Furthermore, risk factors for abdominal adhesions after caesarean section and organ injury in remote gynaecologic surgery were analysed (Paper III and IV). Numbers of prior caesarean sections were the most important factor for formation of adhesions. Advanced maternal age, obesity, infection and delivery year 1997-2013 were factors associated with adhesions in conjunction with caesarean section. Organ injury occurred in 2.2 % of women undergoing benign hysterectomy. A history of caesarean section increased the risk (adjusted Odds Ratio 1.74, 95 % CI 1.41-2.15), but was only partly explained by the presence of adhesions. The organ affected depended on medical history; prior caesarean predisposed for bladder injury, prior bowel/pelvic surgery for bowel injury and endometriosis was associated with ureter injury at time of hysterectomy. In conclusion; data from National health registers indicates that caesarean delivery is associated with long-term complications, although the absolute risk of severe complications for the woman is low.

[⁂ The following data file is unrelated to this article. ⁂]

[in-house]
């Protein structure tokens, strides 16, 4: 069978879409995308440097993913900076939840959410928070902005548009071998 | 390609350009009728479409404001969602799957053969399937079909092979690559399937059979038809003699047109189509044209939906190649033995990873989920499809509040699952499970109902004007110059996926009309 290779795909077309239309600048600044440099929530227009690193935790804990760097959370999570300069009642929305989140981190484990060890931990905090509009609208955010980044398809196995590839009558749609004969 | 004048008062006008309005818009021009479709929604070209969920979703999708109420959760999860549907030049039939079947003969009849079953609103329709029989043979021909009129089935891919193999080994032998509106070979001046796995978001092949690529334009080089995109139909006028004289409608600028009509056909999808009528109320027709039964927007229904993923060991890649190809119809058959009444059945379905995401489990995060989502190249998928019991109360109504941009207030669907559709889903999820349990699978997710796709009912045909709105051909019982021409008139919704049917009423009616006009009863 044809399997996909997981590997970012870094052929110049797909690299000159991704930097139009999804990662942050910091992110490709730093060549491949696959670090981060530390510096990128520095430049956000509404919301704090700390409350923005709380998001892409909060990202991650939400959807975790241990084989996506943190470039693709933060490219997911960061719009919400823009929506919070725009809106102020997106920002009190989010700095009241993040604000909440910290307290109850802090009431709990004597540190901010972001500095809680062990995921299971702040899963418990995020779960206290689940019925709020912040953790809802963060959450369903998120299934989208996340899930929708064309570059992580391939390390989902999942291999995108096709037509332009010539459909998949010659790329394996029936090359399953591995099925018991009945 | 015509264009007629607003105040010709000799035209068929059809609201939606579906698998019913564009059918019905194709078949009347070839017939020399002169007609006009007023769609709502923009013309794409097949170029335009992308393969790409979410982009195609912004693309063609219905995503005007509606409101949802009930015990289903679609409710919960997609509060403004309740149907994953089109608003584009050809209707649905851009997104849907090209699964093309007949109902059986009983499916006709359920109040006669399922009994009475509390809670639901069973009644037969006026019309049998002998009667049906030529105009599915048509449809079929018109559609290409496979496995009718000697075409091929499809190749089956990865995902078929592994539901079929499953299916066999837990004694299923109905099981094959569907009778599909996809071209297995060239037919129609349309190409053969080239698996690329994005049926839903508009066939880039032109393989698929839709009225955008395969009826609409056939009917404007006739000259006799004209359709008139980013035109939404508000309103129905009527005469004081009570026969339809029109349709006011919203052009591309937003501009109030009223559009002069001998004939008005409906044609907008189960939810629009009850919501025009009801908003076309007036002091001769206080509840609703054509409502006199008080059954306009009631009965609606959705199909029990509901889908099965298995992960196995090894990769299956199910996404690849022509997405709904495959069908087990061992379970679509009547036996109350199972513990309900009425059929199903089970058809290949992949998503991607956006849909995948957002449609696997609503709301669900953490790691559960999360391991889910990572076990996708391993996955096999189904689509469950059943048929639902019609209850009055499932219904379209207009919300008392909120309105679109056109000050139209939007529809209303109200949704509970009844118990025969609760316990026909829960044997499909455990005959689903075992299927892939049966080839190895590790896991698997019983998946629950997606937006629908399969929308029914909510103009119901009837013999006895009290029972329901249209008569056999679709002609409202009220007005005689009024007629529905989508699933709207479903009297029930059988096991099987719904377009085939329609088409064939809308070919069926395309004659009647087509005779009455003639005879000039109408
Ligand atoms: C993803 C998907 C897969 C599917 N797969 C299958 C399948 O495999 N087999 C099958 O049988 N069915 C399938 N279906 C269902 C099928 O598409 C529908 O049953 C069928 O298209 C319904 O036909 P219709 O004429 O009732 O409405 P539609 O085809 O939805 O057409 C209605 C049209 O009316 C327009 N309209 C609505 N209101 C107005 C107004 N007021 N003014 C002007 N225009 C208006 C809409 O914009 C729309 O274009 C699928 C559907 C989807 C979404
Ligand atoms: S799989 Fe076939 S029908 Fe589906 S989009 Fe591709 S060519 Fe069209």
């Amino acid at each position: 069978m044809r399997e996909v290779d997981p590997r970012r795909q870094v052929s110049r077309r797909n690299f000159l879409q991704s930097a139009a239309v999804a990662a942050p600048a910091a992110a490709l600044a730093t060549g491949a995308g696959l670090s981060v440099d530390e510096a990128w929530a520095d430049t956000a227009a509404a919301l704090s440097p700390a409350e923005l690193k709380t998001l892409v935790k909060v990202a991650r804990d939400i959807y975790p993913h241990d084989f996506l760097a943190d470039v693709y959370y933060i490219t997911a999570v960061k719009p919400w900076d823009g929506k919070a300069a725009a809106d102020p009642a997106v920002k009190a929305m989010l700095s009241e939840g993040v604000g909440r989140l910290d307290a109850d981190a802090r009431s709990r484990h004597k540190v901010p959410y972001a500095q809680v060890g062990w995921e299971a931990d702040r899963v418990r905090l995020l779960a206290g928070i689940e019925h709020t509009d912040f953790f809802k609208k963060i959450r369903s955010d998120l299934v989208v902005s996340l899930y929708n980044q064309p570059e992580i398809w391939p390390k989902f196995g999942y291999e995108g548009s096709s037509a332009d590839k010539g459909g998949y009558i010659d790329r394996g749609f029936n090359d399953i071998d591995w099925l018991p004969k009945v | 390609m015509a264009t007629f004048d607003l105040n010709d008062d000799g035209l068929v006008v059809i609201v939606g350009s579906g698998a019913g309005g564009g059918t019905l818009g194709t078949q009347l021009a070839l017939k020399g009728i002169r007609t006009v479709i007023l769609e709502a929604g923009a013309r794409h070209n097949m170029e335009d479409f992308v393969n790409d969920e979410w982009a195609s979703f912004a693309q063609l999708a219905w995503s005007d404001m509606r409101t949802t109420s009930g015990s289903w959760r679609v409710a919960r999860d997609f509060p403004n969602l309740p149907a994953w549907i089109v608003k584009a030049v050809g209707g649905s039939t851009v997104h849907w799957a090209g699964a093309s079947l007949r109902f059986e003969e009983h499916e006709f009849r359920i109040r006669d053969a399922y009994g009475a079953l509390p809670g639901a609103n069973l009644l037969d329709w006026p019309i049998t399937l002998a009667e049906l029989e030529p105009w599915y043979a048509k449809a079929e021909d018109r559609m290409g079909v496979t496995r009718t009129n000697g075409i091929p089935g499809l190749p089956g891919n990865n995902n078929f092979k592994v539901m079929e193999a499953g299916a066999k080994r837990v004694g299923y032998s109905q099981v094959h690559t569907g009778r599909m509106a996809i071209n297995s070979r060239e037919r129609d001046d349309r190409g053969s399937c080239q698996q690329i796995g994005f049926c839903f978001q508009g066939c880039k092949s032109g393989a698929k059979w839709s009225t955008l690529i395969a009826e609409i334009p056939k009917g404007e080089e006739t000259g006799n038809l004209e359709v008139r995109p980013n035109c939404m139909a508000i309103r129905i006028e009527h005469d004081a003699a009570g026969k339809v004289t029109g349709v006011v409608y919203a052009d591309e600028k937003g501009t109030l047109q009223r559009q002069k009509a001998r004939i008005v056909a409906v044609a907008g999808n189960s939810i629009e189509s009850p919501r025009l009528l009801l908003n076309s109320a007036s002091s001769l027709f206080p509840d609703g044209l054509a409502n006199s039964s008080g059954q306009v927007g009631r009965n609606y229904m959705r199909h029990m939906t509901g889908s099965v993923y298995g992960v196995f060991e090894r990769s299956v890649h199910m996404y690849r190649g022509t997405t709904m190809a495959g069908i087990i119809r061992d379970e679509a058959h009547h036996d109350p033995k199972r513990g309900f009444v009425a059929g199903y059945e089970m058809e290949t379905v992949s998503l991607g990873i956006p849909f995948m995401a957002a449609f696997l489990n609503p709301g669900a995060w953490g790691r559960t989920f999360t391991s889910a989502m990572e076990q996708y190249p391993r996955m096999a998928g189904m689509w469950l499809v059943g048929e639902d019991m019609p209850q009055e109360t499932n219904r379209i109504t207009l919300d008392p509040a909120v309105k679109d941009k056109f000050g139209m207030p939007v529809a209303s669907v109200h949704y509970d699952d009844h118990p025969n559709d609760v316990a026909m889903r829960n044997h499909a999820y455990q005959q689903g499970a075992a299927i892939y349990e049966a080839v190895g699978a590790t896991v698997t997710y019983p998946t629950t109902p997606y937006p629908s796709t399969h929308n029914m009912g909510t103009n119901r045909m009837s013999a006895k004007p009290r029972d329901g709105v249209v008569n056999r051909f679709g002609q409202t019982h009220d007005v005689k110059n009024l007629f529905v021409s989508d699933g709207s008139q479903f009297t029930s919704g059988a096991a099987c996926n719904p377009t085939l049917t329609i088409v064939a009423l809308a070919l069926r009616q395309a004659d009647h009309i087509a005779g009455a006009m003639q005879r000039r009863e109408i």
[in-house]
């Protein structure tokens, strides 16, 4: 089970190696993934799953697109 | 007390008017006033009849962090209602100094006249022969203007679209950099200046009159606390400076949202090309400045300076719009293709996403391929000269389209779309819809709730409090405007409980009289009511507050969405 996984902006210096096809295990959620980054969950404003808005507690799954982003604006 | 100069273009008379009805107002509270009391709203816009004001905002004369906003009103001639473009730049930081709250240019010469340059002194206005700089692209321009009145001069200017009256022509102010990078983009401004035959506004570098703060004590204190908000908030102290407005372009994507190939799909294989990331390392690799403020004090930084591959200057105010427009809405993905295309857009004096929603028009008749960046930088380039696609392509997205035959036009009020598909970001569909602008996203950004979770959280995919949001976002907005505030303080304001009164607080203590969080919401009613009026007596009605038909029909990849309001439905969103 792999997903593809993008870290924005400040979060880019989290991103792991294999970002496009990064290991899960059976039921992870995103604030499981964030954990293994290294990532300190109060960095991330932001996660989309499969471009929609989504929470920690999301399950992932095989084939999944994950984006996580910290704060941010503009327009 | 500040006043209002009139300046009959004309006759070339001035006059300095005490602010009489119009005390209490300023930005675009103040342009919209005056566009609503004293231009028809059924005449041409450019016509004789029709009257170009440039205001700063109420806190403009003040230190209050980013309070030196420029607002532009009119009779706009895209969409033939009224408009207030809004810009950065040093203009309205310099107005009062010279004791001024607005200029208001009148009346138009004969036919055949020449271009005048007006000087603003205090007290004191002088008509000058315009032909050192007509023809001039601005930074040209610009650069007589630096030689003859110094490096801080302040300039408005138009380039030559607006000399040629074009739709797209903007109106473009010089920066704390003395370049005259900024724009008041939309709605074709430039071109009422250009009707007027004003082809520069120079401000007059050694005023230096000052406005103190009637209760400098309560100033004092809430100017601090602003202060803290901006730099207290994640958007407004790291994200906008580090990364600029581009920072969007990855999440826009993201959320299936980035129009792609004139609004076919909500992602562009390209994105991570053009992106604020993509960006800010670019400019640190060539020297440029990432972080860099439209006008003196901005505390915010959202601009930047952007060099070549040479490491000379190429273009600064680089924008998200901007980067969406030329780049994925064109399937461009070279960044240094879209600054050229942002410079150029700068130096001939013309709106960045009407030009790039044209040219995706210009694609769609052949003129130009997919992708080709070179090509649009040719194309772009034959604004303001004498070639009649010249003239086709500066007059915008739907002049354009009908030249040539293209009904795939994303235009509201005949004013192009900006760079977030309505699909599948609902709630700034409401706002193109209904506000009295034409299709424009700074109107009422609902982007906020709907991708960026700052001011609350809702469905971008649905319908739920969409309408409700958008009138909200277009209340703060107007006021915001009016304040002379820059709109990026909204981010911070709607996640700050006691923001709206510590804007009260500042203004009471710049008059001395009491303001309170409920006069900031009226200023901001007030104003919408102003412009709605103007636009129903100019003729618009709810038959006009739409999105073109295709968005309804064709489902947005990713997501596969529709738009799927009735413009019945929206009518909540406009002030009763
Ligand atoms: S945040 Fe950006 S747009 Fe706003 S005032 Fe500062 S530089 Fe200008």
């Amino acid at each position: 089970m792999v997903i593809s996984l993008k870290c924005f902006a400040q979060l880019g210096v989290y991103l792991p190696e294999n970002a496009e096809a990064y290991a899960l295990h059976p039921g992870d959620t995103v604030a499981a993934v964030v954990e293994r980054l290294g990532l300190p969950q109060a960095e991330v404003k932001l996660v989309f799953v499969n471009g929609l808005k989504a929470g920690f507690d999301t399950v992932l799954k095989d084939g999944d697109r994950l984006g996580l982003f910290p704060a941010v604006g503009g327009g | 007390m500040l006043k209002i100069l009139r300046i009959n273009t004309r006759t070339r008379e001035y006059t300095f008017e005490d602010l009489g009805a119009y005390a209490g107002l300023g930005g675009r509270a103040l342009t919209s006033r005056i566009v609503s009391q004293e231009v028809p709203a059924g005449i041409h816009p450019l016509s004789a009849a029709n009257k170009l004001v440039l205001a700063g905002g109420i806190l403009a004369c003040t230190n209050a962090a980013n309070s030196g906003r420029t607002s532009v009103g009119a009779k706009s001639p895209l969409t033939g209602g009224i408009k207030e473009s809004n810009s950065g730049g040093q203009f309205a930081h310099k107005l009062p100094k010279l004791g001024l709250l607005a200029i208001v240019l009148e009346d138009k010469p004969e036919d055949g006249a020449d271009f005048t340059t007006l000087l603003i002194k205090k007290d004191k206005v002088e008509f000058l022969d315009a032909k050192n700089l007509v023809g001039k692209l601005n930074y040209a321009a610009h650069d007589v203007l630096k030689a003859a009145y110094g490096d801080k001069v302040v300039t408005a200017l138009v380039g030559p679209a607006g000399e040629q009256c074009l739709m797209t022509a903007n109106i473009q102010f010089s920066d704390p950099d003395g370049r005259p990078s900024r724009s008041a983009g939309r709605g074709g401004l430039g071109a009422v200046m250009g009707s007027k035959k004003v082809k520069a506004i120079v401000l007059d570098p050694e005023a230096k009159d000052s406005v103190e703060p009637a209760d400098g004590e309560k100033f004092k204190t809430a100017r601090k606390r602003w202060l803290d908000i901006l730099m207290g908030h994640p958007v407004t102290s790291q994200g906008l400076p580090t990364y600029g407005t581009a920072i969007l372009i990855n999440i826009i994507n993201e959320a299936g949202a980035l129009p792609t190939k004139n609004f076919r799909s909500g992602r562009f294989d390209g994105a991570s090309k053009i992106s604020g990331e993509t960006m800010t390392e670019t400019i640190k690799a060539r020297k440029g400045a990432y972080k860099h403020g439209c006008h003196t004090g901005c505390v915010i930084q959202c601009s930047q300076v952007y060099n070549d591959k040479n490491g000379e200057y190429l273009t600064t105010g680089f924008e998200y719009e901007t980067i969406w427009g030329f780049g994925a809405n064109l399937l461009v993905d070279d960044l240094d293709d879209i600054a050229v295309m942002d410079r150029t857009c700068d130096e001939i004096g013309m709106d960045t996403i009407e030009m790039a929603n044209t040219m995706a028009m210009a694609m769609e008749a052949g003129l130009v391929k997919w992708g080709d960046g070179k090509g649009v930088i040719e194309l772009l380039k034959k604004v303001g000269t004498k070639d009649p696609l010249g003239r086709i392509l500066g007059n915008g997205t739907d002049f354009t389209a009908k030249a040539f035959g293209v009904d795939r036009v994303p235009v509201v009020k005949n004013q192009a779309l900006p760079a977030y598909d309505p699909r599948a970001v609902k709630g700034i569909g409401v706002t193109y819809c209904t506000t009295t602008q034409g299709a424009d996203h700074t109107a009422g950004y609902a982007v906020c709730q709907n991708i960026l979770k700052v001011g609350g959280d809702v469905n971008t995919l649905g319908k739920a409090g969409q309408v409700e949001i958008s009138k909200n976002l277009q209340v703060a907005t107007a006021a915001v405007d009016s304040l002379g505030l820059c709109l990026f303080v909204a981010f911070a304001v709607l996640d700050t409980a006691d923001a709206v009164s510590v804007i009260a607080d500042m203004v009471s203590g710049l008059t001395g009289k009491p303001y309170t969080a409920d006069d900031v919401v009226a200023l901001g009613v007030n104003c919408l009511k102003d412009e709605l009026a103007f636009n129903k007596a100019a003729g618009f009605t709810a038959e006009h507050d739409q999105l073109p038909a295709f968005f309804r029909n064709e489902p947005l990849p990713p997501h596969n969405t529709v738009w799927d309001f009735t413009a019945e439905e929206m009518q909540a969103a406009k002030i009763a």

Place, publisher, year, edition, pages
Uppsala: Acta Universitatis Upsaliensis, 2017. , 61 p.
Series
Digital Comprehensive Summaries of Uppsala Dissertations from the Faculty of Medicine, ISSN 1651-6206 ; 1358
Keyword [en]
adhesion, caesarean section, extremely preterm birth, gynaecologic surgery, organ injury, uterine rupture, trial of labour
National Category
Obstetrics, Gynecology and Reproductive Medicine
Research subject
Obstetrics and Gynaecology
Identifiers
URN: urn:nbn:se:uu:diva-327934ISBN: 978-91-513-0041-2 (print)OAI: oai:DiVA.org:uu-327934DiVA: diva2:1134412
Public defence
2017-10-06, Föreläsningssalen Biblioteket, Falu Lasarett, Falun, 13:00 (Swedish)
Opponent
Supervisors
Available from: 2017-09-15 Created: 2017-08-18 Last updated: 2017-10-17
List of papers
1. The risk of uterine rupture is not increased with single- compared with double-layer closure: a Swedish cohort study
Open this publication in new window or tab >>The risk of uterine rupture is not increased with single- compared with double-layer closure: a Swedish cohort study
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2015 (English)In: British Journal of Obstetrics and Gynecology, ISSN 1470-0328, E-ISSN 1471-0528, Vol. 122, no 11, 1535-1541 p.Article in journal (Refereed) Published